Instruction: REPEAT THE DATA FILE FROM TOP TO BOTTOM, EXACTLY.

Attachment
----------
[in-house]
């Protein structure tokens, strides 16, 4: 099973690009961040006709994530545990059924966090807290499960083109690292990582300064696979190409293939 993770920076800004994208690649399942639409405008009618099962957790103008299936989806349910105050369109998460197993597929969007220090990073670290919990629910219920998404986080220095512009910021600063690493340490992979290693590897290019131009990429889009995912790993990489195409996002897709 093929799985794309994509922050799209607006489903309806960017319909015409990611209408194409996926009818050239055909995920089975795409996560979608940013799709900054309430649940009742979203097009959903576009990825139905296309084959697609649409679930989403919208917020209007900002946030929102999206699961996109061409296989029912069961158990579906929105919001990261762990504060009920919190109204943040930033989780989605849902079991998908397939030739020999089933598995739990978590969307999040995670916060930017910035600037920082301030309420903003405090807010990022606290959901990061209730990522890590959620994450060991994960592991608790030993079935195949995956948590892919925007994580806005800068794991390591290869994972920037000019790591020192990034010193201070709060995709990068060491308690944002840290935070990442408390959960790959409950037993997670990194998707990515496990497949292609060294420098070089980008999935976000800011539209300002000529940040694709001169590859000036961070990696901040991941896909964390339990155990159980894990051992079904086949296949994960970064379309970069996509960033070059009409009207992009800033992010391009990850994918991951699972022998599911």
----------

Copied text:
[in-house]
């Protein structure tokens, strides 16, 4: 099973690009961040006709994530545990059924966090807290499960083109690292990582300064696979190409293939 993770920076800004994208690649399942639409405008009618099962957790103008299936989806349910105050369109998460197993597929969007220090990073670290919990629910219920998404986080220095512009910021600063690493340490992979290693590897290019131009990429889009995912790993990489195409996002897709 093929799985794309994509922050799209607006489903309806960017319909015409990611209408194409996926009818050239055909995920089975795409996560979608940013799709900054309430649940009742979203097009959903576009990825139905296309084959697609649409679930989403919208917020209007900002946030929102999206699961996109061409296989029912069961158990579906929105919001990261762990504060009920919190109204943040930033989780989605849902079991998908397939030739020999089933598995739990978590969307999040995670916060930017910035600037920082301030309420903003405090807010990022606290959901990061209730990522890590959620994450060991994960592991608790030993079935195949995956948590892919925007994580806005800068794991390591290869994972920037000019790591020192990034010193201070709060995709990068060491308690944002840290935070990442408390959960790959409950037993997670990194998707990515496990497949292609060294420098070089980008999935976000800011539209300002000529940040694709001169590859000036961070990696901040991941896909964390339990155990159980894990051992079904086949296949994960970064379309970069996509960033070059009409009207992009800033992010391009990850994918991951699972022998599911």